AFTER a huge protest from his constituents, Mayor Schmoke wisely rescinded his plan to cancel city subsidies for the arts. But there looms another, bigger challenge. These same concerned Baltimoreans must make their voices heard in Washington to preserve the National Endowment for the Arts.
The NEA's problem isn't economic. Indeed, its total annual budget is less than the cost of a half hour of Operation Desert Storm, less than the city of Vienna spends on cultural activities. Rather, the NEA is accused of hastening the decay of our moral values. Those who make this spurious claim are cynical politicians who would further divide an already divided society.
These critics pose two questions: Who can make the "proper" choices when it comes to making federal grants to the arts? And should the government be in the arts business in the first place?
A quick answer to the first is none of us. Only the passage of time determines that art which makes universal, eternal statements about our humanity (or lack of humanity). Nevertheless, the panel that selects recipients of grants from the NEA is basically conservative. Of 17,337 applications in 1991, it awarded 4,239 (totaling $152.5 million) grants to museums, symphony orchestras, universities and other institutions.
The awards didn't go to individuals. Even the widely criticized grant to the late photographer Robert Mapplethorpe was awarded to the University of Pennsylvania to mount an exhibit of his works.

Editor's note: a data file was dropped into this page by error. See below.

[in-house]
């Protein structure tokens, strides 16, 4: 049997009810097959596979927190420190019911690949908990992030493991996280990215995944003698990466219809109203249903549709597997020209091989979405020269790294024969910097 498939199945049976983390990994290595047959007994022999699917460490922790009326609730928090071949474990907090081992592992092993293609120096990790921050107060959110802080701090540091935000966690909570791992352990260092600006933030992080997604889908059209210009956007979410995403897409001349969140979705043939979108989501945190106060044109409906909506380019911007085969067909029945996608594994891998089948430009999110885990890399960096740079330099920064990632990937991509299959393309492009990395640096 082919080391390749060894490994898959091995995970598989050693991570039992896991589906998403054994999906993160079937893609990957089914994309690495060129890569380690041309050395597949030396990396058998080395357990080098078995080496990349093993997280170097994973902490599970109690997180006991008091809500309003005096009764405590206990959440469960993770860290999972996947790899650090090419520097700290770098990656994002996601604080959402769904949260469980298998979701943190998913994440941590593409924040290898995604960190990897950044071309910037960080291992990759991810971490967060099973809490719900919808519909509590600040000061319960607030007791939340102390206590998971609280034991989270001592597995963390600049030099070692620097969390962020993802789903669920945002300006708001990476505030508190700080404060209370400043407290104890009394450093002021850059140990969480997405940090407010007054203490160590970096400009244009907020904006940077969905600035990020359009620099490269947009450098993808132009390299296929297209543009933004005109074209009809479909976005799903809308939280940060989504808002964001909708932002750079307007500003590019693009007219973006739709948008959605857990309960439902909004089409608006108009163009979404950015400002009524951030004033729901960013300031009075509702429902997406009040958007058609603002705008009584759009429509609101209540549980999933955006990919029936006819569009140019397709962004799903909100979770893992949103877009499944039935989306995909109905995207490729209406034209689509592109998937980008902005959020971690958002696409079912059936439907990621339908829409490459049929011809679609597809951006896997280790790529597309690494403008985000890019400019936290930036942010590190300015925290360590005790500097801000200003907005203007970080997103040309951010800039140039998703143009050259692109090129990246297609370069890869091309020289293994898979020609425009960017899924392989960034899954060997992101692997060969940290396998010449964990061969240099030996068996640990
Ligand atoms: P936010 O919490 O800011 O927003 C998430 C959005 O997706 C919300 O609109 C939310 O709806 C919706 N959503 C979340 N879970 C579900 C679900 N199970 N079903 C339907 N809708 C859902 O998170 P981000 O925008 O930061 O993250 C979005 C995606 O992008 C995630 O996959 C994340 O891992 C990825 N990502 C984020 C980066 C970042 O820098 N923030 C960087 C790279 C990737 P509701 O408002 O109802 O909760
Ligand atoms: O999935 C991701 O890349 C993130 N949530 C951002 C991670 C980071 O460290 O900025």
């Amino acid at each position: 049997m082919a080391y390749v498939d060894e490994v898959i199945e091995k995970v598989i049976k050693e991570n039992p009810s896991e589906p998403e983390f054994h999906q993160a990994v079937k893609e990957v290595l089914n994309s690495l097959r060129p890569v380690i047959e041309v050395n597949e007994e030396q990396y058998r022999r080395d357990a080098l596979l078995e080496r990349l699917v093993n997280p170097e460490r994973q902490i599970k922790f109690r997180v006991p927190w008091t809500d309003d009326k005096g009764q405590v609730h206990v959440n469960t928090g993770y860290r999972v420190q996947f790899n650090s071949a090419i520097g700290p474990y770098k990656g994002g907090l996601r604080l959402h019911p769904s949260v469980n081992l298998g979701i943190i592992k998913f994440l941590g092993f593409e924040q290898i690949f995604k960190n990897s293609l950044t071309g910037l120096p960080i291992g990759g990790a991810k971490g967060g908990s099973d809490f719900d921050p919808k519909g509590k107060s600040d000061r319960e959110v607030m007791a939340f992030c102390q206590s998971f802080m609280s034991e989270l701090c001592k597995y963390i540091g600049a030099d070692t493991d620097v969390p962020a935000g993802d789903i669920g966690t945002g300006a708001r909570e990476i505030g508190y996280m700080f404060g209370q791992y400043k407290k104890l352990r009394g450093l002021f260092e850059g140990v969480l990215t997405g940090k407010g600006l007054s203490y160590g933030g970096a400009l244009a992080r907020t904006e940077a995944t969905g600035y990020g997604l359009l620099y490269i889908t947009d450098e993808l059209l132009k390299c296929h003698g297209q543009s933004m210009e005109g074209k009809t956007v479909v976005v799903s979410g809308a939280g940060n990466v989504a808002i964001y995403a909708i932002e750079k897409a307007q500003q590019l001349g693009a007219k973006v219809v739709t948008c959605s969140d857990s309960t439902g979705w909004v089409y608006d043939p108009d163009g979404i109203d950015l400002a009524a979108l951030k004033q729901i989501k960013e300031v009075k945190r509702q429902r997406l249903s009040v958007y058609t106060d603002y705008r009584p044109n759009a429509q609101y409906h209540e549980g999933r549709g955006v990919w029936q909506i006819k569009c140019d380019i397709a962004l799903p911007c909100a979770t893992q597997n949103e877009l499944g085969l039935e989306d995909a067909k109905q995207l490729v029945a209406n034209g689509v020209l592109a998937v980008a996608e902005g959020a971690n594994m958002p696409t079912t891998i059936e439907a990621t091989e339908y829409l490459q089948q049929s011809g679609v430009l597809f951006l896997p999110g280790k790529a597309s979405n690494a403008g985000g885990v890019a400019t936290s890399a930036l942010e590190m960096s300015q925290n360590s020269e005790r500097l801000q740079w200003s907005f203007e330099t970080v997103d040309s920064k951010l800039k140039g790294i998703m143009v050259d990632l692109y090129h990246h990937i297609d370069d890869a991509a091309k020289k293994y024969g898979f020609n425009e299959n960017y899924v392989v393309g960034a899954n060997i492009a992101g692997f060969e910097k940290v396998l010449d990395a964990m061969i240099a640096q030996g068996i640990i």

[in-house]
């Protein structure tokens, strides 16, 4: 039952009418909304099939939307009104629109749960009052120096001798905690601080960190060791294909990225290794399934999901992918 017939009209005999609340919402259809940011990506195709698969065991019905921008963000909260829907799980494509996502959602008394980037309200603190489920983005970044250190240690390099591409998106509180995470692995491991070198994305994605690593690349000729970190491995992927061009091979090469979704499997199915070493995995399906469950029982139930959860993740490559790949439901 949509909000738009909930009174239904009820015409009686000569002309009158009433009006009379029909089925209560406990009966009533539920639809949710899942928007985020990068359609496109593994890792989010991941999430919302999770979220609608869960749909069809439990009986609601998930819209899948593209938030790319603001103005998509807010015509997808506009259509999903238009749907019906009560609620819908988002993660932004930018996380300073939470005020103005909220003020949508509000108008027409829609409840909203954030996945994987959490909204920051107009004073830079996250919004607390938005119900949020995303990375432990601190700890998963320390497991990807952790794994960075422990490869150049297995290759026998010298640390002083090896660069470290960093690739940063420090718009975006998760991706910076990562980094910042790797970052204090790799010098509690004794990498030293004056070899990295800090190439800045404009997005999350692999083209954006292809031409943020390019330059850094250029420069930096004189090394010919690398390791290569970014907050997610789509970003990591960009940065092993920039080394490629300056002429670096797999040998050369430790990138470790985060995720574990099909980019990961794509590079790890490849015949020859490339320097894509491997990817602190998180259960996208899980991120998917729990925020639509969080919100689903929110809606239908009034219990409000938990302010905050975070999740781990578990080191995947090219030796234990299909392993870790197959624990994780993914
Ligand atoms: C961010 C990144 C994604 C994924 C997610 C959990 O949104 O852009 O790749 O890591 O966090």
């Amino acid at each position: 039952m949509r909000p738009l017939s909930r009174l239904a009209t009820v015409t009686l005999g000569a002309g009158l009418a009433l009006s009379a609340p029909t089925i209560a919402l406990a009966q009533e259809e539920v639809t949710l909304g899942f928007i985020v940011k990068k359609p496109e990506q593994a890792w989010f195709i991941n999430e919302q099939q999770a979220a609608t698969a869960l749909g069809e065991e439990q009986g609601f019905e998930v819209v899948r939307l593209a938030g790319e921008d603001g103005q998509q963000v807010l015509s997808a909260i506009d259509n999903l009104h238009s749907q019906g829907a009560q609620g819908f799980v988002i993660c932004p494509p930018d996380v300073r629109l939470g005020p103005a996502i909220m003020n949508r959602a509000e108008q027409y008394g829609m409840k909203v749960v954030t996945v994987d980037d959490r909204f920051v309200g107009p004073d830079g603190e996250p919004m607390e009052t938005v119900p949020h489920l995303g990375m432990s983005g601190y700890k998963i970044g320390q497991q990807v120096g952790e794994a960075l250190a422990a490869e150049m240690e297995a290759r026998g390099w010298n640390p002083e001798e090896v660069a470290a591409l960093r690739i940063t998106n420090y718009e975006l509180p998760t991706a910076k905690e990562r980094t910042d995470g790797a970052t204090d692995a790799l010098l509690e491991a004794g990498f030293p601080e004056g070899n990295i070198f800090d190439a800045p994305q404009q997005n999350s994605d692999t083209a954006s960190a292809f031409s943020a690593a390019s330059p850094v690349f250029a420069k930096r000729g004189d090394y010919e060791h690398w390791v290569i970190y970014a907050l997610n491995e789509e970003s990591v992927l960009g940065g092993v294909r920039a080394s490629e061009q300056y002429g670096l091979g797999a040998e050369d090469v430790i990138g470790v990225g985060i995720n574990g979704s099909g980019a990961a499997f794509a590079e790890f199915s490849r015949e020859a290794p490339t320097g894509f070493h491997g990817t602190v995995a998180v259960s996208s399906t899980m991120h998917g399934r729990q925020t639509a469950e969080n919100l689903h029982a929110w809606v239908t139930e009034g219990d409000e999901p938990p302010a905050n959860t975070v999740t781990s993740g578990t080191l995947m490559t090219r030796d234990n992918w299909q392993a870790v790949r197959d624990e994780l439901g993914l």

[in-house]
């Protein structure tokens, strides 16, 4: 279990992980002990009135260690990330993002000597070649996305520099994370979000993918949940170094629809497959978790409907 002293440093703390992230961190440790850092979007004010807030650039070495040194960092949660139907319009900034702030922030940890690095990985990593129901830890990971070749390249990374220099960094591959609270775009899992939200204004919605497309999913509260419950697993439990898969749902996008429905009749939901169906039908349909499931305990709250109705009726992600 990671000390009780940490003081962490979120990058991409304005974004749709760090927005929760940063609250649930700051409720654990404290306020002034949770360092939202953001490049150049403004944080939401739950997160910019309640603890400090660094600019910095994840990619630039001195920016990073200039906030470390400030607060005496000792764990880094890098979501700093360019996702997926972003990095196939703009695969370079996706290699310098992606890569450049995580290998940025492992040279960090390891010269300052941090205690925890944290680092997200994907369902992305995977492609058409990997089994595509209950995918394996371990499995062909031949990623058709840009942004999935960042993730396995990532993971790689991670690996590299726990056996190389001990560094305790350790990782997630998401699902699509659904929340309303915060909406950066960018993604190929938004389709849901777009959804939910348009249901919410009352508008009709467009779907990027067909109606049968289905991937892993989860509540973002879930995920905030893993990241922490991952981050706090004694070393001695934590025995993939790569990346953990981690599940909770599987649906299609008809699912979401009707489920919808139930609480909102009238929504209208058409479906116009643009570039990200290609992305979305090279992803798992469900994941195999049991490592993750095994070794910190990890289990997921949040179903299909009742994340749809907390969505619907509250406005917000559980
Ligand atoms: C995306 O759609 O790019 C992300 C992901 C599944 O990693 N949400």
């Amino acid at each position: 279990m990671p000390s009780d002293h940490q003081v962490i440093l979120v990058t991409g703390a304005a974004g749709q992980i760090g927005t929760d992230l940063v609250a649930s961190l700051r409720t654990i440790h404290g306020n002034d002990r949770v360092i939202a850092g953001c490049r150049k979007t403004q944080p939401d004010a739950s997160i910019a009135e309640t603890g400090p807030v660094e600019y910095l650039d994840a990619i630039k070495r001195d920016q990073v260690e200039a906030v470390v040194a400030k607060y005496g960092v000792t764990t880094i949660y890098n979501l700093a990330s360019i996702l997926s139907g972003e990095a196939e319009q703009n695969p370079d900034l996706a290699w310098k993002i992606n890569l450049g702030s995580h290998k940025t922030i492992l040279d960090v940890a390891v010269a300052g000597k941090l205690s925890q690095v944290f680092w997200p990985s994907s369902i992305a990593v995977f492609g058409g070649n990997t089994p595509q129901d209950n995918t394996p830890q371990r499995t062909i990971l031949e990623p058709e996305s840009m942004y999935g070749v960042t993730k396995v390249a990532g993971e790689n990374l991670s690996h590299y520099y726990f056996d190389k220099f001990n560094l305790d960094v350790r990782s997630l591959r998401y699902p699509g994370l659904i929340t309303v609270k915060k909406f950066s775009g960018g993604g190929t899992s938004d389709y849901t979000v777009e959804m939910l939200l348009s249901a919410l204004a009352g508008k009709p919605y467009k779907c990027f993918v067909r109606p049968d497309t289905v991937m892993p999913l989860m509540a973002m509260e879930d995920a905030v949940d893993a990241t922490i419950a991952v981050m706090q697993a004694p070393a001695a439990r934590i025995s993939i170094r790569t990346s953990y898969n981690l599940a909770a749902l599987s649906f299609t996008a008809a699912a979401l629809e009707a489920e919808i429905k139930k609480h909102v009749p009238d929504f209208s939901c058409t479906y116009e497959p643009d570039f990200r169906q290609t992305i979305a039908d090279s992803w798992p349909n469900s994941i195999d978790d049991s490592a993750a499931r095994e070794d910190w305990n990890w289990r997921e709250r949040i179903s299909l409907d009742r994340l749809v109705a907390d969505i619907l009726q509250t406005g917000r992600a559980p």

A poem by Ramona Lofton appeared in a literary magazine that was granted $5,000 from the NEA. Six lines of it were excerpted, sent to key members of Congress in January and then circulated in the White House. This quickly turned the NEA into a campaign issue. Ms. Lofton received three free copies of the magazine as her total compensation. The $5,000 grant to the magazine was .00003 percent of the NEA's budget. One wonders if the republic can survive this headlong rush into moral depravity!
Not a few of America's artists are pointing out through their work that all is not well. And after all, isn't that what artists do? Writers, film-makers, painters always have been at the head of the pack showing our darker side -- that part of us that we will deny, sometimes until it is too late. It was too late in Germany after Adolf Hitler outlawed the expressionists and saved the Third Reich.
Do we need the arts at all? Only if we feel we must understand ourselves -- our nature, our character, our soul. That's the role of an artist -- to stretch limits, to define the future before the rest of us understand the present.
And for those who reject all this high-mindedness, consider what you look and and listen to and live with that enriches your life every day. The music you hear, even if it's hard rock that drives you to distraction, was composed by artists. The clothes you wear were designed by artists. The TV sit-coms you watch were written by artists.
Even Archie Bunker's chair, which is now in the Smithsonian Institution, was designed by an artist. As Oscar Wilde wrote: "It is art that makes life . . . I know of no substitute whatever for the force and beauty of its process."
The answer to the second question is yes, we should continue to provide funds for the arts, in Baltimore, in Maryland, nationally. Not to do so would be a sign of our paranoia, the paranoia of a society not yet mature, not yet ready to view itself honestly.
And the degree to which avant-garde artists slip through the conservative cracks is the degree to which we can say we are growing up.
Ken Willaman plays the cello in the Baltimore Symphony Orchestra.